Ballinasloe- little can we estimate the injury that may be done, not only to the
      character, but to the credit of a County, by the follies or indiscretions of
      individuals. Yet, when we bitterly feel the consequences, it is high time for us
      to look about; and now that we are considered by our Patrons as infinitely
      degraded, it is our bounden duty to endeavour, by every means in our power, to
      regain our fallen honors, and restore them uninjured to our posterity.
      With such a cause we need not fear the alliances which are in
      contemplation. If Colonel Martin and Mr. Daly coalesce, two Candidates must be
      put forward to oppose them, and their powers must be weakened by a canvass from
      Chapel to Chapel. For Funds we have the Catholic Rents-for Canvassers, the same
      class of men who have been eminently successful in the Counties of Dublin,
      Leitrim and Sligo. If Mr. Lambert has not already deserted us- if he will engage
      to promote Reform- if he will pledge himself to cooperate with the Friends of
      Emancipation-if he will cordially assist in opposing Colonel Martin as well as
      Mr. Daly, there are reasons of expedience for his being one of those to be
      supported; but it is above all things necessary to the success of our opposition
      to the coalisions [sic] which are intended, that effectual political division
      should be sown in Cunnemara. For this purpose we must look either to Mr. Darcy
      or Mr. Blake- and it is now said the the latter is to be strenuously supported
      by the former. If such indeed be the case, it may, in some measure, account for
      Mr. Blake's presumption in becoming a Candidate-for it is evident that 800 or
      1000 votes from Cunnemara would greatly add to or diminish the powers of Colonel
      Martin, and that nay one opposing Colonel Martin must resort for them for the
      means of legally impeding the overbearing numbers that could otherwise be
      brought forward in his favour.
      To secure the Independence of the County in case of a coalition between Mr.
      Lambert and Col. Martin, nearly the same line of conduct ought to be pursued.
      The mere junction of their interests should put us on our guard, lest by
      assisting Mr. Lambert, under existing circumstances, we should forge chains for
      ourselves which it would be difficult hereafter to shake off.- Indeed, it is
      almost a matter of doubt whether it would not ultimately be for the benefit of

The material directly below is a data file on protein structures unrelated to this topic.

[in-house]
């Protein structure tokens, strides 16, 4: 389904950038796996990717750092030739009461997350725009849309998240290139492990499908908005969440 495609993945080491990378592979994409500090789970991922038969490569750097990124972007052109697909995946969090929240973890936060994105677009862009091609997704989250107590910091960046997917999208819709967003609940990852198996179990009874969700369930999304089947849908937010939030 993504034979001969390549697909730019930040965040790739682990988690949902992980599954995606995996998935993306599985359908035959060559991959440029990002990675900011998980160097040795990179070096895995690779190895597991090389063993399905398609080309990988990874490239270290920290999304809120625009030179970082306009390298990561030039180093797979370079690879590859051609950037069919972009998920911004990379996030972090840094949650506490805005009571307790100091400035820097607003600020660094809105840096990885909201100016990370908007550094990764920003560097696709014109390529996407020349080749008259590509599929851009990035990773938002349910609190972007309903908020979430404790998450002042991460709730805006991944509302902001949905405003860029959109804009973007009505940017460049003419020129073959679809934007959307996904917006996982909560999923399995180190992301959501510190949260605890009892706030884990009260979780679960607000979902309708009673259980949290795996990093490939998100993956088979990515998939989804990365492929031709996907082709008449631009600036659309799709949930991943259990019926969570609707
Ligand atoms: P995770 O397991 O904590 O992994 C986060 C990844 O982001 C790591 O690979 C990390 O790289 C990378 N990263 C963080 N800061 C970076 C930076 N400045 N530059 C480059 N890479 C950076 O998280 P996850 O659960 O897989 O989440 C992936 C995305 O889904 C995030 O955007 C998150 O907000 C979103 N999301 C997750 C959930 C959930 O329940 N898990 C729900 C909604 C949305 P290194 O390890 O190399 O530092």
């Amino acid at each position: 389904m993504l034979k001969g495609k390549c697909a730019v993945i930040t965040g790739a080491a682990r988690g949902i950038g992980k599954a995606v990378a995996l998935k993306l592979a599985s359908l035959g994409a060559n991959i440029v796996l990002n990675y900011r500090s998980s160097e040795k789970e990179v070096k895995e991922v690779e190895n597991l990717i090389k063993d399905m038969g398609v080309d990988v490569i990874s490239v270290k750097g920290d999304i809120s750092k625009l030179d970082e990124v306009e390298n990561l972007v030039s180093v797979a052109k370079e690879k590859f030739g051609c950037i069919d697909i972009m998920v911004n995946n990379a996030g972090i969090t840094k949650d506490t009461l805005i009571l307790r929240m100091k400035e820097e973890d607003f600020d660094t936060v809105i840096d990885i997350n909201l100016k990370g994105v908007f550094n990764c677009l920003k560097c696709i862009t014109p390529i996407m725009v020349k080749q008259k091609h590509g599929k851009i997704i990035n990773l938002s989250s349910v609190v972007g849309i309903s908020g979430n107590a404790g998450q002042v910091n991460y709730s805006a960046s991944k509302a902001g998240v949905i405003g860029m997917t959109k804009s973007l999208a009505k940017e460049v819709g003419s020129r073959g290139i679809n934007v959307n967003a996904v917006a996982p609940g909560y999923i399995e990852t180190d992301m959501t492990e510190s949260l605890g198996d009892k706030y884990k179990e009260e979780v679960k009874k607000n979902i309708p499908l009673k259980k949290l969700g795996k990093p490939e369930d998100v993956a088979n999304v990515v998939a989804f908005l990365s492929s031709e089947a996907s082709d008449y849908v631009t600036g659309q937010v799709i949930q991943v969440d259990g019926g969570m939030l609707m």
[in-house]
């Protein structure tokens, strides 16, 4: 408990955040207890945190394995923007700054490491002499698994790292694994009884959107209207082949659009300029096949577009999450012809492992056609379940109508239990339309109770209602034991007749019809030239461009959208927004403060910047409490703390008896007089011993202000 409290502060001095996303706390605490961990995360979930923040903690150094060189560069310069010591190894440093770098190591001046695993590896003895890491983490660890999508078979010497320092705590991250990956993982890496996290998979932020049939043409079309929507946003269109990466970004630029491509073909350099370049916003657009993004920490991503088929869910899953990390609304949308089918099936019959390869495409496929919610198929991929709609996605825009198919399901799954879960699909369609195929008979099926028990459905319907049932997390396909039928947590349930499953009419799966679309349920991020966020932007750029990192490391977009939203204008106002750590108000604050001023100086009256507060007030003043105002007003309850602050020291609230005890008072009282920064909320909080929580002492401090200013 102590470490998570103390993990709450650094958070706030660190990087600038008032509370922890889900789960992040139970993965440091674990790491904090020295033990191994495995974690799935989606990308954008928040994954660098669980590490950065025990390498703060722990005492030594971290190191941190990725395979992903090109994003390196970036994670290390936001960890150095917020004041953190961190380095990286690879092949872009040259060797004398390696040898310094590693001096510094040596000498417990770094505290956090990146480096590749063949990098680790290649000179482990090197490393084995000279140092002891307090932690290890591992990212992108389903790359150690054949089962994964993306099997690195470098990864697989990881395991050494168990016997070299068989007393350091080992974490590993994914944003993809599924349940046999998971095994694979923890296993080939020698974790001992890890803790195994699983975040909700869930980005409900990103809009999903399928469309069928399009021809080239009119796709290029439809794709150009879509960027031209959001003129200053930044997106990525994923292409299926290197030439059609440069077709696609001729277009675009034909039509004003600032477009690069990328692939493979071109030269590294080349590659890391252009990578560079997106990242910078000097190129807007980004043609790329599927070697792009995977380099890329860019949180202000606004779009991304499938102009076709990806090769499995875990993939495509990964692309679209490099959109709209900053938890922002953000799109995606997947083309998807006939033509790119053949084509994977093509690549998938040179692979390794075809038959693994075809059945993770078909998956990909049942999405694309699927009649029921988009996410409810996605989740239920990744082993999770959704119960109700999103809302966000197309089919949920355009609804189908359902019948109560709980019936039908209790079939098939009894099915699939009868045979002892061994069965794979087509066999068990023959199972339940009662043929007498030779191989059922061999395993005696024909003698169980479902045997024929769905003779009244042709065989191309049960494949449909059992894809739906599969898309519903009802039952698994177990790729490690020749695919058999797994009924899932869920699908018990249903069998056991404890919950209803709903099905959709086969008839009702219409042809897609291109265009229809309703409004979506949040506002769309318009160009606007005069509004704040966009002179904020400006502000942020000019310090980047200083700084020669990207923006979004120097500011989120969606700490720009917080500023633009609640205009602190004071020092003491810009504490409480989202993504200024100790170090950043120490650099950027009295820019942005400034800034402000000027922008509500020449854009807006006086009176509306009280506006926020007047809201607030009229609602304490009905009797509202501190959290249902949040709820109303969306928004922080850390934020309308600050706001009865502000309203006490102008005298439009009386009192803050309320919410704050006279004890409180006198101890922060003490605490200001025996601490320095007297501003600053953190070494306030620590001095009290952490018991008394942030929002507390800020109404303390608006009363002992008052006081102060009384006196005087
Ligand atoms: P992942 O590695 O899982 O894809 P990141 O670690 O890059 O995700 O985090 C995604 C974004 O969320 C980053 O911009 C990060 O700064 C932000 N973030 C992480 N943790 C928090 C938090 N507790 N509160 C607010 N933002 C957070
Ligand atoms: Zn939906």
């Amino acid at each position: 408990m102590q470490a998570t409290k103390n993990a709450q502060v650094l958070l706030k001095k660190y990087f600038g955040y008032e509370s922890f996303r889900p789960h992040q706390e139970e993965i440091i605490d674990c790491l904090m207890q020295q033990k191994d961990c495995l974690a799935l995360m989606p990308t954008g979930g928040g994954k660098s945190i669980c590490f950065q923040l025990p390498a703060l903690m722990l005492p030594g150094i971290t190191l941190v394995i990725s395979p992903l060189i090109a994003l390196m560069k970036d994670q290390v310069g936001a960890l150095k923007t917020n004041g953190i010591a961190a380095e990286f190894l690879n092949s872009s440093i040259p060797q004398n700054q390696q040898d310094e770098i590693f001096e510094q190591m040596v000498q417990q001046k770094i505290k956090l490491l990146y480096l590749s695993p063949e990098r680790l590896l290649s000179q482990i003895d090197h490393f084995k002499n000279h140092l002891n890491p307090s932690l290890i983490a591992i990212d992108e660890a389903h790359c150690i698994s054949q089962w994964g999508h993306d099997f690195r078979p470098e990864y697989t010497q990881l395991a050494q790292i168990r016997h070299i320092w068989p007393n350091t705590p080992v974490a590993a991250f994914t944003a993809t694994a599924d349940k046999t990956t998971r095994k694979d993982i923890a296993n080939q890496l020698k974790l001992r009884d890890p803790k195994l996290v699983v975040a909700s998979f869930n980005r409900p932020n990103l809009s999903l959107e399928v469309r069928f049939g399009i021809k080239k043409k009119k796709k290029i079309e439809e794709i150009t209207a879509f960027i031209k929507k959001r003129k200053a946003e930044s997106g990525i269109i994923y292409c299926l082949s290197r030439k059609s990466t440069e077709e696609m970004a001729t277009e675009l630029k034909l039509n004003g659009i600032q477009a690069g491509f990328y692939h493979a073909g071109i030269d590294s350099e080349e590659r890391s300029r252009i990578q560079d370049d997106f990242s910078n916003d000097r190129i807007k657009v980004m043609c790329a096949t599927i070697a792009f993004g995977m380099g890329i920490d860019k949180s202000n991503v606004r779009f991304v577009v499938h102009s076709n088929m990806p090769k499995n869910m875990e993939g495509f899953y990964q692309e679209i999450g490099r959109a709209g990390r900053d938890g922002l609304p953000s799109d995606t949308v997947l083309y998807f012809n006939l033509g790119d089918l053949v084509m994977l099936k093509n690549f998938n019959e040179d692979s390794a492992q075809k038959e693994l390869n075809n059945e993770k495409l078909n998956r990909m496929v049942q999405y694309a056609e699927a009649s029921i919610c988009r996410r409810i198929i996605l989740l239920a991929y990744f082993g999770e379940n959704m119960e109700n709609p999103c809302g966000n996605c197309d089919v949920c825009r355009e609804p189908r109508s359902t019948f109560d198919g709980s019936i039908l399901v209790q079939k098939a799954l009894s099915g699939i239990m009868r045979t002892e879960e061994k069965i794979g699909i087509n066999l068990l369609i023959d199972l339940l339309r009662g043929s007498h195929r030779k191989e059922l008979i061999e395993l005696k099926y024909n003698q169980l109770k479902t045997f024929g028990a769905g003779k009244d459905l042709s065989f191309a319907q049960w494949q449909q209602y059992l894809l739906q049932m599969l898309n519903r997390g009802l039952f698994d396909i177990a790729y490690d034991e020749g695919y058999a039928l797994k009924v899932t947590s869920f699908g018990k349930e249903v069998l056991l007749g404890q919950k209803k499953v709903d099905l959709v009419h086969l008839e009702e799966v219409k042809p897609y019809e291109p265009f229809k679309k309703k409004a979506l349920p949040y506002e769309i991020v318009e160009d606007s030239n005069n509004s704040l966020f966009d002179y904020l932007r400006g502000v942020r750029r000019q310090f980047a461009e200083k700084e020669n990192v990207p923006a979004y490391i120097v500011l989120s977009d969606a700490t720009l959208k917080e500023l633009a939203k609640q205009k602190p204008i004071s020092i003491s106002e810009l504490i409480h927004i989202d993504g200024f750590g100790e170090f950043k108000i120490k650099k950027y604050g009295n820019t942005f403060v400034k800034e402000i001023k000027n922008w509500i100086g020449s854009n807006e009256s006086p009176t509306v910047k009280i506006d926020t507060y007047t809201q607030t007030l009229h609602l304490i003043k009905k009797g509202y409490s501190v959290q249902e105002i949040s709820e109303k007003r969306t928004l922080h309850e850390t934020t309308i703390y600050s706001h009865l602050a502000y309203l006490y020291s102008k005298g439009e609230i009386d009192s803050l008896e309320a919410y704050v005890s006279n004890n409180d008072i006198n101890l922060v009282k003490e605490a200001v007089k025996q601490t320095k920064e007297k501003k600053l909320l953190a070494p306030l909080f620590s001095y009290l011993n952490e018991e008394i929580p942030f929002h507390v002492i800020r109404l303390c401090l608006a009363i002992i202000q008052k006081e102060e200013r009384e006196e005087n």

the Catholic Cause and for the welfare of the County that Mr. Daly should be
      returned with an Independent Member, rather than Mr. Lambert and Col. Martin
      should ride rough-shod over us as the Nominees of Portumna and Ballinahinch. It
      would be an extremely idle occupation for us to employ ourselves in supporting
      INDIVIDUAL instead of COLLECTIVE interests, and in seeking to obtain a political
      good, we should continuously abstain from pledging ourselves to too powerful a
      friend. Even now, unless we are very wary, Galway is in imminent danger of
      imitating Mayo, and low as she is now, may sink still further in the estimation
      of an enlightened and reflecting Public. The assistance of great men should be
      thankfully accepted when they offer it as Candidates for popularity, but not if
      they pretend to be our masters-they may be treated with us allies, but not as
      the Proprietors of the Franchises, for which we are contending.
      With these points steadily in view, Freeholders of the County, I maintain
      that we have yet the power of emancipating ourselves, and that all we have to
      look for is a long pull, and a strong pull, and a pull altogether. If we are not
      incorrigibly corrupt, we cannot see the banner of Liberty wave in vain-if we are
      what the negociators [sic] are please to paint us, venal to a man, I am ?????
      good time in thus addressing you.--
      A REGISTERED FREEHOLDER.

      TO THE EDITOR OF THE CONNAUGHT JOURNAL
      SIR- The statement which appeared in your Paper of the 17th Instant, under
      the signature of "A Catholic Freeholder," relative to my having canvassed the
      County without success, is erroneous.
      That the Representation of the County of Galway is the object of my
      ambition, I am ready to acknowledge, and to admit that I have casually spoken on
      the subject to about half a dozen Gentlemen; but my canvass is yet to commence.
      Whether that canvass is likely to be successful or not, must depend upon
      the progress of opinion during the next twelve months. If an exception is to be
      made in favour of Emancipation and Reform, I may yet hope for the assistance and
      support of a majority of the Freeholders; if otherwise, I shall probably be
      obliged to submit, in common with many others, to the necessity of being
      represented by those whom sentiments entirely differ from my own.
      Requesting the insertion of this Letter in your impartial Paper, I remain,
      Sir, you obedient humble servant,
      HENRY BLAKE.
      Renvyle, June 20, 1824

      Cathy Joynt Labath
      Ireland Old News
      http://www.IrelandOldNews.com/